Absolutely rare Kiseto Chawan from the Momoyama Period sold
We offer a really rare kiseto ( yellow seto ware ) chawan from the Momoyama Period with tanpan marks ( copper green marks ).
It is a high fired ware from the end of the 16th. century in the Aburage-Hada style.
The early Kiseto glazes ( yellow Seto ) from the Muromachi period are considered to be attempts to emulate Chinese celadons from the Song dynasty. The composition of the wood ash feldspar glazes largely resembled that of the celadons; however, in oxidation instead of the reduction necessary for celadons, a dull yellow-green was formed. Beginning in the 15th century, this yellow was consciously developed further, probably to reproduce the then highly esteemed Chine Ming wares.
In the Momoyama period, two types of Kiseto had emerged. One was Ayame-de Kiseto in a clear yellow, named after the incised iris design, over which were typical of the period. Simple representations of plum blossoms, chrysanthemums, and radished were popular patterns on thin-walled tea bowls, plates, and bowls. The second type of Kiseto, Aburage-hada, with its golden or brown, matte, slightly grainy surface, owes its name to its resemblance to baked tofu.
On the box is written 'yellow seto chawan momoyama'. The Shifuku has a purple color and is included.
It is in brilliant condition with aesthetic tanpan marks, which means copper green marks on kiseto ware.
No repairs or cracks except inborn kiln cracks.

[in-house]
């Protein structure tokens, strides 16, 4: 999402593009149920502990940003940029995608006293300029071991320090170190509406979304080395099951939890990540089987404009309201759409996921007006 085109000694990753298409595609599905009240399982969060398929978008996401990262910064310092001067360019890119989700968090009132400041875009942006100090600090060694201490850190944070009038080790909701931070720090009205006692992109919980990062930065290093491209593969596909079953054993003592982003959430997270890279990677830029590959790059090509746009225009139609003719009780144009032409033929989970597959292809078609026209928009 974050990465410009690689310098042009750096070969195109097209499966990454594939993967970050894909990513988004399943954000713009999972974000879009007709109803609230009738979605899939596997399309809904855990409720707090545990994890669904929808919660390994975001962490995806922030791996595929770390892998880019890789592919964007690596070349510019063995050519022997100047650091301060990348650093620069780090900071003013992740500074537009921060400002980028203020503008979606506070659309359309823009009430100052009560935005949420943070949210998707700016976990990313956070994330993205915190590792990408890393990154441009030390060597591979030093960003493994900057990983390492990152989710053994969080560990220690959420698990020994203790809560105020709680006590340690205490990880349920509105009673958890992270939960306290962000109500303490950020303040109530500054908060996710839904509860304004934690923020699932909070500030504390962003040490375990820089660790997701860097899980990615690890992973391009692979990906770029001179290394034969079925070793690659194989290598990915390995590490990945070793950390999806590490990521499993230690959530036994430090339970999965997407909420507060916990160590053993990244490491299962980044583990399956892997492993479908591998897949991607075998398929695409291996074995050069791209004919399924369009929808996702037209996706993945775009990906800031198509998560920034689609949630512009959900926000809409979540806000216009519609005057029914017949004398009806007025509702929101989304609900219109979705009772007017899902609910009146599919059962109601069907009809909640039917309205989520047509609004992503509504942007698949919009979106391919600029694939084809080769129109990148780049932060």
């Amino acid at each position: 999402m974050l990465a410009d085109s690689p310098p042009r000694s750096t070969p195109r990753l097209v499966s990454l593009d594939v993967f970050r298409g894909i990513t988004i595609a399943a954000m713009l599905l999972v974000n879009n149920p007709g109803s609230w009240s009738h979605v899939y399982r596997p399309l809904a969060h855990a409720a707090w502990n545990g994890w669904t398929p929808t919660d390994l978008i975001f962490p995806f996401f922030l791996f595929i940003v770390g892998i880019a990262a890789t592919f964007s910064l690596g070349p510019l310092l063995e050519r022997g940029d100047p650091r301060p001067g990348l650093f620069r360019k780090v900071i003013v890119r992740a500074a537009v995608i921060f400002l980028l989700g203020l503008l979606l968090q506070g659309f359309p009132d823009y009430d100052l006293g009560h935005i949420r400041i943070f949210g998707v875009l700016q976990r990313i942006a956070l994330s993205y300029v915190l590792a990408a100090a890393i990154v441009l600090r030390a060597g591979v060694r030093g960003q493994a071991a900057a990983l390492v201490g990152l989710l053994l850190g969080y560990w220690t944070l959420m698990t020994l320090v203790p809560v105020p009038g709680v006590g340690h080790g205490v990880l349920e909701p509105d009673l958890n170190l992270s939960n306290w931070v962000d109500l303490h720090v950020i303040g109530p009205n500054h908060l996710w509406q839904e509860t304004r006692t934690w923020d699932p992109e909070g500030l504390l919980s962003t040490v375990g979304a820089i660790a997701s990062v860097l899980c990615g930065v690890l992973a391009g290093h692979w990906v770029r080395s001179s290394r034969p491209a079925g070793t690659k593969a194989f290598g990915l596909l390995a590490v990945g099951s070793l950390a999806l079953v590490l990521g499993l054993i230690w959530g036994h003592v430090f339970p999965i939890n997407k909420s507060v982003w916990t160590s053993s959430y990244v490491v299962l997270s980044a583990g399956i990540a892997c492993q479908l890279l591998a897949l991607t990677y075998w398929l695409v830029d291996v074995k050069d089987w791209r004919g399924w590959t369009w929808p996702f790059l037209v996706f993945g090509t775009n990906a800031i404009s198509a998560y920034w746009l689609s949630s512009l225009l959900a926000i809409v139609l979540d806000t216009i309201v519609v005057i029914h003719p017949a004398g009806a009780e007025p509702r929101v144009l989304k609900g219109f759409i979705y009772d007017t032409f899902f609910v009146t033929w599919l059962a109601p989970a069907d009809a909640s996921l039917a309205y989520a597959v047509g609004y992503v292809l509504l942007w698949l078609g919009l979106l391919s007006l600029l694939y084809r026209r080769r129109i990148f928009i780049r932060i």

Size: 8,5 cm height x 13 cm diameter.
Momoyama Ishihazu Chawan with Silver Kintsugi 1.200 $
This is a rare Wan type chawan, around 400 years old in shape close to a tenmoku tea bowl. It is thrown on a wheel from coarse, unrefined iron bearing clay.
The grey ash glaze has been painted on the body with a straw brush as seen on Korean hakeme chawan. A stone in the wall has exploded in the fire - a very sought after effect ( see pic number 2 ), giving this type of Karatsu bowls its name: ishihaze (exploding stone). At the rim is a repair in silver lacquer ( refer to pic number 2 )
The Momoyama Period tea bowl has a new unmarked wooden box (kiribako) of good quality.
Size: 7,5 cm height x 12,7 cm diameter.
Shipping included .
Excavated Edo Oribe Teabowl - 16th. century 1.450 $
Cylinder shaped (Hantsutsu - slightly destorted but not a Kutsugata yet) tea bowl made of light, rough Mino clay. The fastly but expertly thrown body in the style of a Narumi-oribe bowl, which is a variation of green Oribe style. The whole body with the exception of the foot and it surrounding area are covered with a thin ash glaze, a low iron content of the body has coloured the the glazed part light brown; the brim is accented with copper oxide glaze. The underglaze decoration in iron oxide consists of blossoms (Mon ?) and a fence like design, both highlighted with white engobe. The bowl is thinly thrown and light for its size. Inside the foot ring is an incised + mark.
Dm: 14.8 cm
H: 8.2 cm
Dm Foot: 6.7 cm
450 year old Beni-Shino Chawan Momoyama Period 1800 $ sold already
Only one of a kind! Distorted half cylinder shaped (near kutsugata) tea bowl made of light, coarse unrefined Mino clay. It dates from the Momoyama Period.
The expertly thrown body is covered with the typical feldspatic shino glaze inside and outside, with the exception of the bottom' the roughly cut foot ring. A very minor iron oxide content of the clay has changed the white shino glaze to light pink (beni). This is absolutely rare. (Beni-shino is a variation of E-Shino and should not be mixed up with Aka-Shino (red Shino), which is a variation of Neziumi-Shino). The outside decorated under the glaze decorative characters (kanji), which are difficult to read as they are not in use since the early Edo period.
No cracks or repairs.
The bowl comes in a new tailor made box with silk (chirimen) pouch (shifuku), pillow (futon) and corner protection (hashira) made about 30 yrs. ago in Tokyo for about USD 400.
Size: 8,6 cm in height, 13,7 in diameter.